Zimbabwe has not had a good maize production season since 2018/19. Since then, the country has had to import nearly a million tonnes of maize each marketing year to meet its domestic annual requirements.
The 2020/21 production season started on a sound footing for most Southern African countries, with forecasts of favourable rainfall that should support plantings. Unfortunately, this will still not suffice to take Zimbabwe close to self-sufficiency as was the case in the 2018/19 maize production season.
The preliminary estimates from the United States Department of Agriculture (USDA) and the International Grains Council (IGC) showed that Zimbabwe’s 2020/21 maize production could amount to 908 000 tonnes. Admittedly, this is 17% higher than the previous season’s harvest impacted by dryness at its commencement. Nevertheless, the uptick in the area planted was not much of a deviation from long-term average planting.
The government of Zimbabwe estimated the country’s 2020/21 maize plantings at 1,40 million hectares, which is roughly in line with the ten-year average area for the country. A potential maize harvest of 908 000 tonnes would mean that average yields are expected to improve to 0,65 tonnes per hectare in the 2020/21 production season.
These estimates were released at the start of January 2021, before the heavy rainfall-induced by Cyclone Eloise. We know from the preliminary reports that Masvingo, Manicaland and Matebeleland provinces covering the south-eastern parts of Zimbabwe have been the most affected by the cyclone’s heavy rains (see red-coloured parts in Exhibit 1 below).
While the cyclone’s actual impact on maize production is yet to be announced by the Zimbabwean authorities, the provinces affected by the cyclone’s heavy rainfall are mainly not the primary producers (see Exhibit 2 below).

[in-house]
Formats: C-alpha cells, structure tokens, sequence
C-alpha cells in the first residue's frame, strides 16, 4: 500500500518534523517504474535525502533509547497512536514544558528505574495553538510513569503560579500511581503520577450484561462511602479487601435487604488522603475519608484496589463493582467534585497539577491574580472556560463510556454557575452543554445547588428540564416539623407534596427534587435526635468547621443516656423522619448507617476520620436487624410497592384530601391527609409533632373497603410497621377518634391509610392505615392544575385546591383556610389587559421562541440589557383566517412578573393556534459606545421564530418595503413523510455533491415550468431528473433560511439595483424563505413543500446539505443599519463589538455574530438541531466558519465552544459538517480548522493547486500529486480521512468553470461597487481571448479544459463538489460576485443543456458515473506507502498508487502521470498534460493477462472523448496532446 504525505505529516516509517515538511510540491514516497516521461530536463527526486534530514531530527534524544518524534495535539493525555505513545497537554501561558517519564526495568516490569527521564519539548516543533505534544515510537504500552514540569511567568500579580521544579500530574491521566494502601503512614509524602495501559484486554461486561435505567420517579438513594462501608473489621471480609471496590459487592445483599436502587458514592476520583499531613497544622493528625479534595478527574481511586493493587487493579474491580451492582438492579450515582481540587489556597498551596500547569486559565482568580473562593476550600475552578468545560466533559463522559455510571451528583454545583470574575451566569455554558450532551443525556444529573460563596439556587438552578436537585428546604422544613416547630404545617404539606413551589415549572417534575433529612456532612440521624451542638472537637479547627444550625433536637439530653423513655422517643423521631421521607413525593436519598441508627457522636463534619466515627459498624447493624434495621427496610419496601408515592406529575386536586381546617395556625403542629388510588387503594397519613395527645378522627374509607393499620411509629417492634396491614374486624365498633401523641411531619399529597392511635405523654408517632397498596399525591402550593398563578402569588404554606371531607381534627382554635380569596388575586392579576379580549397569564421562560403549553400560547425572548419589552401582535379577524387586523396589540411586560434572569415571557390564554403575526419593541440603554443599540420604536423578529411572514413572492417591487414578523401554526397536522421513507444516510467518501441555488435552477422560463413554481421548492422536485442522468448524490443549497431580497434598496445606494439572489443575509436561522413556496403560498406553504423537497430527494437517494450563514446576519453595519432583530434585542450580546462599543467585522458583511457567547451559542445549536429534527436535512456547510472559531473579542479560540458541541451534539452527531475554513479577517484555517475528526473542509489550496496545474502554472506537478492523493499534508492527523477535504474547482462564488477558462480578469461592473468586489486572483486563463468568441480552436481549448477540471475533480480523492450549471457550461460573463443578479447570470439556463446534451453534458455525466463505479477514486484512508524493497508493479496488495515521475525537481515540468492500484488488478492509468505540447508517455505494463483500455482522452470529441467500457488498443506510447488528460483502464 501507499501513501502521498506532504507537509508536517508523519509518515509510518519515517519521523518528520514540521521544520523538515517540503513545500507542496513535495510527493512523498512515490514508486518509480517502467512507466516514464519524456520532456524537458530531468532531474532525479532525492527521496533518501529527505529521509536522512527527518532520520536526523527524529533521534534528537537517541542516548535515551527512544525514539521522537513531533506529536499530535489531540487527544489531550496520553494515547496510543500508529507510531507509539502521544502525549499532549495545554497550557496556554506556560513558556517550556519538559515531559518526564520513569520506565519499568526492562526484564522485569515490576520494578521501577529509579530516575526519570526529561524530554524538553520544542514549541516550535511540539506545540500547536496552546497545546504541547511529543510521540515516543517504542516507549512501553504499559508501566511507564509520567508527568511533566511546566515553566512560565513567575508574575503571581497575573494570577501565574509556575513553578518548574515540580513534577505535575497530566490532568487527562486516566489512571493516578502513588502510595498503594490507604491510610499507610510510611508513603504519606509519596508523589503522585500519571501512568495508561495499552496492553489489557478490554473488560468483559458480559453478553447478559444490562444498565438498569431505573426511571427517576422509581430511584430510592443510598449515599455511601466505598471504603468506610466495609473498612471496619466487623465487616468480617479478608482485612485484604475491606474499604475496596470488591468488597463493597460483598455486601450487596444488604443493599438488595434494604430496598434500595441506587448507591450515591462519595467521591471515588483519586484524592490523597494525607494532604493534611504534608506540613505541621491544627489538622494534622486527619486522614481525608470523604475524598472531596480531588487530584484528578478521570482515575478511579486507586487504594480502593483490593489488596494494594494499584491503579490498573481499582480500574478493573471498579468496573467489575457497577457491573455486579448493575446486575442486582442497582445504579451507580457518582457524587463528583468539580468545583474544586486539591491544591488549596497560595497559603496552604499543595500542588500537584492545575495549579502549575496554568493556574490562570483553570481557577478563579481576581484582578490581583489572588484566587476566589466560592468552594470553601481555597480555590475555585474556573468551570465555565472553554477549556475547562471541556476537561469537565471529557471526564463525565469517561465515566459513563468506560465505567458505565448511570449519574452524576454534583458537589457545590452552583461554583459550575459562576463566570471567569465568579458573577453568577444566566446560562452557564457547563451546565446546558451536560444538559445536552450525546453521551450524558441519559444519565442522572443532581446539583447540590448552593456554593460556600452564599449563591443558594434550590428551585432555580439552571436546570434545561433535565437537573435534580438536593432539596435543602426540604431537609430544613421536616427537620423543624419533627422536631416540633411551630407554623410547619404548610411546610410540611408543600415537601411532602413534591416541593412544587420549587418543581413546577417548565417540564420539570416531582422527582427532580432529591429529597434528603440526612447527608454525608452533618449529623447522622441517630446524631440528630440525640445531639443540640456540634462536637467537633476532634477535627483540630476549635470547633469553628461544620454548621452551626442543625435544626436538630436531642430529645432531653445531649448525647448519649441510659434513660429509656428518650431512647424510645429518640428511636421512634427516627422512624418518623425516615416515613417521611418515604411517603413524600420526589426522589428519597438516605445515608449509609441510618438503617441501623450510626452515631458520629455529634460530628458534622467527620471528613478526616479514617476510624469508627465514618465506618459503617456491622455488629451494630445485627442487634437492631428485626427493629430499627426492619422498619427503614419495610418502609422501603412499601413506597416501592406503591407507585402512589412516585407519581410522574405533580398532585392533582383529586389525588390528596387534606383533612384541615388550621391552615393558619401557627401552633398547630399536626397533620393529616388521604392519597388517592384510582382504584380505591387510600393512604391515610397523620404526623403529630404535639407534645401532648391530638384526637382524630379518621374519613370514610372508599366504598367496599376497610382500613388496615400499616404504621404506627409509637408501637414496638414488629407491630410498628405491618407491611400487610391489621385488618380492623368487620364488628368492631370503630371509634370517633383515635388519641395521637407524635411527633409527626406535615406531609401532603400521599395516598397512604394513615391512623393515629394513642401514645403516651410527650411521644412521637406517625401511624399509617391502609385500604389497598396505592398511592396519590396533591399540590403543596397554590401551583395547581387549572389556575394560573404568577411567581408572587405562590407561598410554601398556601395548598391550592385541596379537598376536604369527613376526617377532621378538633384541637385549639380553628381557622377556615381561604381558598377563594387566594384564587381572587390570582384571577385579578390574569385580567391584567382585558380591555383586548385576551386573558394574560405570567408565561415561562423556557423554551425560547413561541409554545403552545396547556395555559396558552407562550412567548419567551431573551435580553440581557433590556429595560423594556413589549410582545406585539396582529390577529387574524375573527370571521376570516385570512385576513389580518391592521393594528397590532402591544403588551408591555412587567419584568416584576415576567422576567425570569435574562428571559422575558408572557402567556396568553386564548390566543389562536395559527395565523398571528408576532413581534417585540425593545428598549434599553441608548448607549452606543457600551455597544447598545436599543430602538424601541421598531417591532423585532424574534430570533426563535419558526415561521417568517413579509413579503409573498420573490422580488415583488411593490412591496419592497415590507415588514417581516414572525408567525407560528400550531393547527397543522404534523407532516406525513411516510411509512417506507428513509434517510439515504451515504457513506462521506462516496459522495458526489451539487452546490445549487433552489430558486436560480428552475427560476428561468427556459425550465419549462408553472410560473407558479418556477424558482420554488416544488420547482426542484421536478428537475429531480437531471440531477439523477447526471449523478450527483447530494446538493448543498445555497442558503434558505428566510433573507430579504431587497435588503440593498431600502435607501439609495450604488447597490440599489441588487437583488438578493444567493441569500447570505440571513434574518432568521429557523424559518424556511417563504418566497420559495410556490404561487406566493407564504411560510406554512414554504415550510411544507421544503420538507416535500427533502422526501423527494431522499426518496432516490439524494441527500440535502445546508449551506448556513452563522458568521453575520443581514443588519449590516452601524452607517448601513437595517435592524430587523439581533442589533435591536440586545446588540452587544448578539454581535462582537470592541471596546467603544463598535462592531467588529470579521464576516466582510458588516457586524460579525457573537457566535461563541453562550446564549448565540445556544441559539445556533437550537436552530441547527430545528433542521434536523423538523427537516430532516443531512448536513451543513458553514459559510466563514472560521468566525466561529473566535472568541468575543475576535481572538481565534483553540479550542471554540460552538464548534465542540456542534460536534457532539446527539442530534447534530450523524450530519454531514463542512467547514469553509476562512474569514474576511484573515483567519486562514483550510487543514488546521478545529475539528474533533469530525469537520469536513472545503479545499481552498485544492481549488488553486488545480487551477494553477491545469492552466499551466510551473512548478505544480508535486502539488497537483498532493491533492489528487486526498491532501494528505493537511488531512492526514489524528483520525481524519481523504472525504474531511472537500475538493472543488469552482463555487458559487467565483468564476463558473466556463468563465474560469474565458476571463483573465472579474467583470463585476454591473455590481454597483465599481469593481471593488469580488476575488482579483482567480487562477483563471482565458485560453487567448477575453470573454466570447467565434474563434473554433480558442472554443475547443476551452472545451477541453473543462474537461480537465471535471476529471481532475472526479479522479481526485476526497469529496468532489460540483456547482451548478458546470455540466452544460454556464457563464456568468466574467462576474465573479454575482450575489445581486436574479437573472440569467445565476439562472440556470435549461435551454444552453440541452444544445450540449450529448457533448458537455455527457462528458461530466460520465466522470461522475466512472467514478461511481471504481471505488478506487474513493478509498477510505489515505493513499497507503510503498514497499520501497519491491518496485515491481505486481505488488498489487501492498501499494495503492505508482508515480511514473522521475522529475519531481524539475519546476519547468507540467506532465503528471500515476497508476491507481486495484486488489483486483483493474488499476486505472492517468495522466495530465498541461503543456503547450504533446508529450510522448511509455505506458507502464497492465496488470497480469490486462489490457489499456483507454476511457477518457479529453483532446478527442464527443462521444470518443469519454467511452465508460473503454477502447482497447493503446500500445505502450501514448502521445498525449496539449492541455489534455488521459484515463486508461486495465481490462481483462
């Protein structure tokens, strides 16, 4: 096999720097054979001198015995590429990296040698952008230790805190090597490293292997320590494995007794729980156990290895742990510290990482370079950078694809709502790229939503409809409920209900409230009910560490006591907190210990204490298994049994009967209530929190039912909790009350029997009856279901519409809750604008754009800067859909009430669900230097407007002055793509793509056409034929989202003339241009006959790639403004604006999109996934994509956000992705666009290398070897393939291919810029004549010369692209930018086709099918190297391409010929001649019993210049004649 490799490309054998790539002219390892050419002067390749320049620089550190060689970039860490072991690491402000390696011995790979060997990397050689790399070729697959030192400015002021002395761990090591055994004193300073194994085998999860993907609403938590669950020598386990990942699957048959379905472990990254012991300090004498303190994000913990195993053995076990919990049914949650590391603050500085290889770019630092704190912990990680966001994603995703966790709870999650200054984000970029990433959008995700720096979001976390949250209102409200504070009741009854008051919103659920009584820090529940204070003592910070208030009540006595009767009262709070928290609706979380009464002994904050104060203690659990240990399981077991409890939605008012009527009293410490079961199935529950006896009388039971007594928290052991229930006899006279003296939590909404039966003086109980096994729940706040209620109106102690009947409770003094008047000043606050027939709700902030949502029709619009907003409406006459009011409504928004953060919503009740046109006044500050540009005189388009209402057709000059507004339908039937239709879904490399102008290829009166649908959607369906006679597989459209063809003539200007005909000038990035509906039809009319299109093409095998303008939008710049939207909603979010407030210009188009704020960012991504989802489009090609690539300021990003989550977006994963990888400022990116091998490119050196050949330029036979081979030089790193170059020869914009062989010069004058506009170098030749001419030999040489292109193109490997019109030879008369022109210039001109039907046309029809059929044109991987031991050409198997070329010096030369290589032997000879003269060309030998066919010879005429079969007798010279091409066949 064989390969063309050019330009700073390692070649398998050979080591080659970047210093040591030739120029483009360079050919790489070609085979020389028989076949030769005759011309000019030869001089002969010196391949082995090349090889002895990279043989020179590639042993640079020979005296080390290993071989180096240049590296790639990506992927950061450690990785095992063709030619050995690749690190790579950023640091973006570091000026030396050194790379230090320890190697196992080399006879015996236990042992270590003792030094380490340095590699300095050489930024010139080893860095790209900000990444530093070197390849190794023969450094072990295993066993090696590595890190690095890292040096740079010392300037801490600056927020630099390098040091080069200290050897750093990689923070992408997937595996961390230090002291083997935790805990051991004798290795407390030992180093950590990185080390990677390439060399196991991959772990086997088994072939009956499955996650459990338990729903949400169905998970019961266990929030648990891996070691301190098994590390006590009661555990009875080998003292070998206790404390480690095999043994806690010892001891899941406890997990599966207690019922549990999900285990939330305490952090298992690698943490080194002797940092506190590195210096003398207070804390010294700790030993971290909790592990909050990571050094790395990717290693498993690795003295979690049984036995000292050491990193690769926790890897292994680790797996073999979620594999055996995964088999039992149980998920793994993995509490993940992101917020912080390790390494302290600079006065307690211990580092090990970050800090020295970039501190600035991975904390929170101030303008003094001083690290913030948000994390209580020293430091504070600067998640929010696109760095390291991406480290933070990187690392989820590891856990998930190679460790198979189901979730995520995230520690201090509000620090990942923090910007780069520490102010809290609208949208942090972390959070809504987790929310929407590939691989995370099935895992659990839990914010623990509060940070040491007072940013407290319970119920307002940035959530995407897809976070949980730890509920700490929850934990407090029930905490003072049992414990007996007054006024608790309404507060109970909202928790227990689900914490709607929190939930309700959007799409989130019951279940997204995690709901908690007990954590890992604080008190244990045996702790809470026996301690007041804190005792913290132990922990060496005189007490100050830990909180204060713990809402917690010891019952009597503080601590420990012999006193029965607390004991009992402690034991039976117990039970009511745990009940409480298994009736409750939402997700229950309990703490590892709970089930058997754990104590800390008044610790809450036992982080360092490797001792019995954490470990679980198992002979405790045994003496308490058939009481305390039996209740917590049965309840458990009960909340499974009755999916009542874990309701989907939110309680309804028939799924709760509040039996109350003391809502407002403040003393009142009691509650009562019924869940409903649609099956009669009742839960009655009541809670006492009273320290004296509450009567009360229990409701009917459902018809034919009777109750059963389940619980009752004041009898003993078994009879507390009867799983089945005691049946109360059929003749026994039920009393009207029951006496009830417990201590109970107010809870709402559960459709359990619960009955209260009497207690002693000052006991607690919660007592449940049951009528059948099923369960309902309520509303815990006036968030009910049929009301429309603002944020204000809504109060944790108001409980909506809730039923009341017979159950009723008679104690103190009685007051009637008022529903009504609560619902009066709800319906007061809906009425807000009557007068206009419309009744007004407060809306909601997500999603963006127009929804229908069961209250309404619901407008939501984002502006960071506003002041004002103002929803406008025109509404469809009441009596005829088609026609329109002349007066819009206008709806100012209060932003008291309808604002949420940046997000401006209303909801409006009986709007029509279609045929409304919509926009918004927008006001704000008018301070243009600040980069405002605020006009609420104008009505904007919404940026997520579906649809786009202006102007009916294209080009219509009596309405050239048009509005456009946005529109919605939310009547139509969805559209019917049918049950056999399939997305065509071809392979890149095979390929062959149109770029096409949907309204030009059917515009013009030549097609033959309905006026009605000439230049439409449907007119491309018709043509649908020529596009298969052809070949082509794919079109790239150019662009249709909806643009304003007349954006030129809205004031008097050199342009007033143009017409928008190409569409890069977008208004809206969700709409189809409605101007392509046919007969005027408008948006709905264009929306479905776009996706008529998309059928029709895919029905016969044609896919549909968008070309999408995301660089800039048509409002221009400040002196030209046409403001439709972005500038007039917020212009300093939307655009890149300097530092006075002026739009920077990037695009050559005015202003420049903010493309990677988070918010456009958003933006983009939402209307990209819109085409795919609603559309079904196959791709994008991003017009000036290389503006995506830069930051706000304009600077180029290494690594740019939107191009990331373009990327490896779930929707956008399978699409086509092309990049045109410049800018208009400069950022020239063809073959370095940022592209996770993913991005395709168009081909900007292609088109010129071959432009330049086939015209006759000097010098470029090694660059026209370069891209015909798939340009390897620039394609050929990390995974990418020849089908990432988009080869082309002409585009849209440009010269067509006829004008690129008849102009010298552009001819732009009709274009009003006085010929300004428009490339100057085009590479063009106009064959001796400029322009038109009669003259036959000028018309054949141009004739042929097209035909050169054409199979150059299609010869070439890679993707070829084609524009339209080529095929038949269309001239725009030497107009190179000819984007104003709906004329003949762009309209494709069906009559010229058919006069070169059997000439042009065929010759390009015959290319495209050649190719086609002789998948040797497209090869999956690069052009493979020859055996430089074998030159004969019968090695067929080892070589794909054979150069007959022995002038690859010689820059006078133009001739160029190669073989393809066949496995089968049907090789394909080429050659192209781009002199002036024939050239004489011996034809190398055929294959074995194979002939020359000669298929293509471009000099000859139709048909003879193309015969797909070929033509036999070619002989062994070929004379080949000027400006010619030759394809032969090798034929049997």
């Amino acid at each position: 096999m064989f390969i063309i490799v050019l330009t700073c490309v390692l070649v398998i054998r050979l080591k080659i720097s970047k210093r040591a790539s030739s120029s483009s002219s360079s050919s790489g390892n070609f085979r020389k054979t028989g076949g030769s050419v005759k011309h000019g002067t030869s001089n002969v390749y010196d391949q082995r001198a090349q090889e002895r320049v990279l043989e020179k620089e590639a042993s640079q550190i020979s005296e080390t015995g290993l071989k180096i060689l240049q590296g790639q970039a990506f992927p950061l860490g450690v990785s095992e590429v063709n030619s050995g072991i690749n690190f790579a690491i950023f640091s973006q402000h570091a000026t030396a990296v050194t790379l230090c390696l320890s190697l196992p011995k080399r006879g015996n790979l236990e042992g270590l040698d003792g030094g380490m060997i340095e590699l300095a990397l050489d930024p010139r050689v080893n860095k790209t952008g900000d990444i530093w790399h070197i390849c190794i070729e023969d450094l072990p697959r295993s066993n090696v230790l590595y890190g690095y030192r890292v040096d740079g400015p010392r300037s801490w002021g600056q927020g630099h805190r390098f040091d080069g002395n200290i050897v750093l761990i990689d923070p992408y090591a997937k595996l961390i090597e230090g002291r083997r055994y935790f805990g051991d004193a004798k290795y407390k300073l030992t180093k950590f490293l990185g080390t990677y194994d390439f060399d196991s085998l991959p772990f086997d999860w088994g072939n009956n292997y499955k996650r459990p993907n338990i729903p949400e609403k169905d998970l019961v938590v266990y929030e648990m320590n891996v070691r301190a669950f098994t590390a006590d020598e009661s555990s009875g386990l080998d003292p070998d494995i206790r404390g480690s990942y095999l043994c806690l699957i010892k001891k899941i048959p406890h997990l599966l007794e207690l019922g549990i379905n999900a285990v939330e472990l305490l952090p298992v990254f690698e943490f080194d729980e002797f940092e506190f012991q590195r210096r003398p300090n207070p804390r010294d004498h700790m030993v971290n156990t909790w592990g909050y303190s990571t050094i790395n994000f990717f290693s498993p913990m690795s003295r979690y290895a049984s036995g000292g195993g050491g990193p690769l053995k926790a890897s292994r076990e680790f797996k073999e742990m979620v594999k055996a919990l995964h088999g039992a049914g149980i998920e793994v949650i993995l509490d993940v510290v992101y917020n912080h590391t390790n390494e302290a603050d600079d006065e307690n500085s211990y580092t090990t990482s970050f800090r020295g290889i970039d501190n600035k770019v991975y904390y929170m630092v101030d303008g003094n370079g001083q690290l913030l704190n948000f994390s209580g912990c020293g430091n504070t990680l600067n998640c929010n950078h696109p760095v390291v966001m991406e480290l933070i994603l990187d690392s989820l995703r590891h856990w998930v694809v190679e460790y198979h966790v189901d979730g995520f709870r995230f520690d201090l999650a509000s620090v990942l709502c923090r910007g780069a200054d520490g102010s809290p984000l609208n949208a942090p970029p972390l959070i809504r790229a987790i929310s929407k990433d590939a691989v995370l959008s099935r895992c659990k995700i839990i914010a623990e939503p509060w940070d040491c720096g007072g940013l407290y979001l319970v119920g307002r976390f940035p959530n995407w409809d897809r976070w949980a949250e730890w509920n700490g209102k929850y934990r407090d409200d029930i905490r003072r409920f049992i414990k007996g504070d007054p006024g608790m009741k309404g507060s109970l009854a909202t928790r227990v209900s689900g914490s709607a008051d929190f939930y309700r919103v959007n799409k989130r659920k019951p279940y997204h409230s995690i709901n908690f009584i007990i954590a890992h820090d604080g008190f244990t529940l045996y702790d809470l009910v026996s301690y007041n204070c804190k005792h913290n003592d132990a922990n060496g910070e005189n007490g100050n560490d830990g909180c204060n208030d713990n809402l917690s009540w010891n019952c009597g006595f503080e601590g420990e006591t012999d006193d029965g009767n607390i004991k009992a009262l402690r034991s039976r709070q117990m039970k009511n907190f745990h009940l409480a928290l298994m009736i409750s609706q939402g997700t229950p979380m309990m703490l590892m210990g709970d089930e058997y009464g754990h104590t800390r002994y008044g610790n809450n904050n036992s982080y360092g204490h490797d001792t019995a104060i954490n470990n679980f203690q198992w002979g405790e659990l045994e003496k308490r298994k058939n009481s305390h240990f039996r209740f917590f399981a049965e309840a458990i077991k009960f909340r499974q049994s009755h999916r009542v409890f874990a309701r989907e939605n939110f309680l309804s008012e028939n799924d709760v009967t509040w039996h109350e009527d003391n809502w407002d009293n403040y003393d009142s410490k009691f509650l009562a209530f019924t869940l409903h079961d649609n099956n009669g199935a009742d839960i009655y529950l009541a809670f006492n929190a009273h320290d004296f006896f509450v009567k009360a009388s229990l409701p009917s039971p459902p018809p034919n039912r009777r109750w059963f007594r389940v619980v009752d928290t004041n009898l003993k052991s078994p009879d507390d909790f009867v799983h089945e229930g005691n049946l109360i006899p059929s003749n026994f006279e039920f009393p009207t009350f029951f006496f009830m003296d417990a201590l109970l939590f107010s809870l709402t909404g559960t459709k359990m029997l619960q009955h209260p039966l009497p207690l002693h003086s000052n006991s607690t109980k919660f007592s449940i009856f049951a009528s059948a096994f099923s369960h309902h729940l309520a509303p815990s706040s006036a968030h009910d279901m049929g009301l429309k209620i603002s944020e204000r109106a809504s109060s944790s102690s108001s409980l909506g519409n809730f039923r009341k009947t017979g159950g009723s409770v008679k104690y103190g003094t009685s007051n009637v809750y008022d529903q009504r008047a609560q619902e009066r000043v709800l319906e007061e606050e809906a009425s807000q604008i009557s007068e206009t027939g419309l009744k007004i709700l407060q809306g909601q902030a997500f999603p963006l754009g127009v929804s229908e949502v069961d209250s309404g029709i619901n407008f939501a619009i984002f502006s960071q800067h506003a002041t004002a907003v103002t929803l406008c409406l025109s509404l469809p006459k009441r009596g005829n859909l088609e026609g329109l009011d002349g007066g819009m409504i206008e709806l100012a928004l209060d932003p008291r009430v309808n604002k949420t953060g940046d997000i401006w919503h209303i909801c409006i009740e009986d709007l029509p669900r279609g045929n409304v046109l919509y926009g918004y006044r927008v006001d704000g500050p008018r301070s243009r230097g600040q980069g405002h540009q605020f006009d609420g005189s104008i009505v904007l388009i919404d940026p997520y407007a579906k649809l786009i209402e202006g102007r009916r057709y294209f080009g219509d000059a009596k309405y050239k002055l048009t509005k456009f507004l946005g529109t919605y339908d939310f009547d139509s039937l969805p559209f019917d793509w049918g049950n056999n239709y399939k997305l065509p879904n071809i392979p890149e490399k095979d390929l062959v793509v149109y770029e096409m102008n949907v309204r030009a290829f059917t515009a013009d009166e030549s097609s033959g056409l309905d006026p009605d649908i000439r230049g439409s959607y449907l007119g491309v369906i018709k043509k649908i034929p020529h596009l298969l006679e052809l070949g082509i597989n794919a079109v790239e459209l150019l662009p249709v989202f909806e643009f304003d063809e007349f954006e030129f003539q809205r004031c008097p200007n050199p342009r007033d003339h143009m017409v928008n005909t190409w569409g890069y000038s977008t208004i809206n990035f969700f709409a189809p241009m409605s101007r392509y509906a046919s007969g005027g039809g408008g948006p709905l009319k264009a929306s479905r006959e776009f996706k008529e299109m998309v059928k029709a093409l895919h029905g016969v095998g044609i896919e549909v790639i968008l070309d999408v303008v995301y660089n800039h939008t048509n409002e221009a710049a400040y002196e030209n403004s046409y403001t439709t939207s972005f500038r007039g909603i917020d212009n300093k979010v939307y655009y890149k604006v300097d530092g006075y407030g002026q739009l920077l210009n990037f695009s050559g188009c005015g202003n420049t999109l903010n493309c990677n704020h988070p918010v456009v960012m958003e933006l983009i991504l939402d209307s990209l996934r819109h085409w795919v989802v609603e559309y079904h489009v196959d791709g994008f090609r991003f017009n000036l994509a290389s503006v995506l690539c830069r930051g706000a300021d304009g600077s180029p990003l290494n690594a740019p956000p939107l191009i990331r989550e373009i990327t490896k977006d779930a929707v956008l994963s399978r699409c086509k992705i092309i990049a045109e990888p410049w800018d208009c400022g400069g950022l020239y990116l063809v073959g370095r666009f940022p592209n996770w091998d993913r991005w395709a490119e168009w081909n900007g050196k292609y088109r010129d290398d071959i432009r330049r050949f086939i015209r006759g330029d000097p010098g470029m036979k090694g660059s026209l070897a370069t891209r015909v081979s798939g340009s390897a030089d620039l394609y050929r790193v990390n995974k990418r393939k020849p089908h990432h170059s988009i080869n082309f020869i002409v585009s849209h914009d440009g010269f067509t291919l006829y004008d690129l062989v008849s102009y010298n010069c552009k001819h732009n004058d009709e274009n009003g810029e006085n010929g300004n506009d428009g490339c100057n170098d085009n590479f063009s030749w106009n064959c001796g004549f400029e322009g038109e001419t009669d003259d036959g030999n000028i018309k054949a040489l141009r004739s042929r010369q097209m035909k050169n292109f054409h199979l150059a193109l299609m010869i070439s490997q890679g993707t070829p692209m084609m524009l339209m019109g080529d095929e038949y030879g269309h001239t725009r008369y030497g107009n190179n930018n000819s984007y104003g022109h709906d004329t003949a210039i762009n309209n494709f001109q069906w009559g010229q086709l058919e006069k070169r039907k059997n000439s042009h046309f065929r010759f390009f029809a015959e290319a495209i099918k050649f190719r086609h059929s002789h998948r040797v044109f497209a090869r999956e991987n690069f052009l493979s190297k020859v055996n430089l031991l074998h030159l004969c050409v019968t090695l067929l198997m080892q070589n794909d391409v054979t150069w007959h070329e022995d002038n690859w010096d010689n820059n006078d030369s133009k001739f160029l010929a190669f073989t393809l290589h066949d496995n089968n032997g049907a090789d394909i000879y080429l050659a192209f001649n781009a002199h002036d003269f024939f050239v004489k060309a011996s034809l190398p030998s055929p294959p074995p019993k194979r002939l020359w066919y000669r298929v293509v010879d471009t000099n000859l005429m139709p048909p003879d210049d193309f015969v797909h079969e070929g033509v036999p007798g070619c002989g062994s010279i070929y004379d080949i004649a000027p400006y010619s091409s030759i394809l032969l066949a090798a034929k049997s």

Even if the 908 000 tonnes estimate materializes, and maize production ticks up to a million tonnes, Zimbabwe would still need to supplement production with imports as its annual consumption is roughly 1,8 – 2,0 million tonnes.
I expect a more updated estimate of crop conditions and the potential harvest later this month. But It is worth noting that these maize production developments unfolding in Zimbabwe have implications for South Africa’s maize market. Zimbabwe is one of South Africa’s foremost regional maize importers. Hence, if their potential maize import needs shift drastically, there could be a material impact on the South African maize market prices.
In the current 2020/21 marketing year, Zimbabwe has required a million tonnes to meet its annual maize needs. This increased demand along with the relatively weaker rand-dollar exchange rate and higher global maize prices added support to the South African maize prices.
We started this year with a view that the Southern African maize import requirements would be muted somewhat, because of the potential increase in various countries’ domestic production. But the damages caused by the cyclone have thrown a spanner in the works of this view.
We are now at a point of uncertainty about the cyclone’s impact in Zimbabwe and to regional maize production in countries such as Malawi and Mozambique. Some clarity on these questions will enable us to revisit the views we expressed about the South African maize price outlook and implications thereof on food price inflation.
Importantly, these are preliminary views based on the USDA and IGC data, the insight from the analysts on the ground suggest that the crop in Zimbabwe is in much better shape. I will continue to monitor Zimbabwe’s situation and update the views as more information and data become available.
For Background, here is Zimbabwe’s maize production trend (see Exhibit 3 below).
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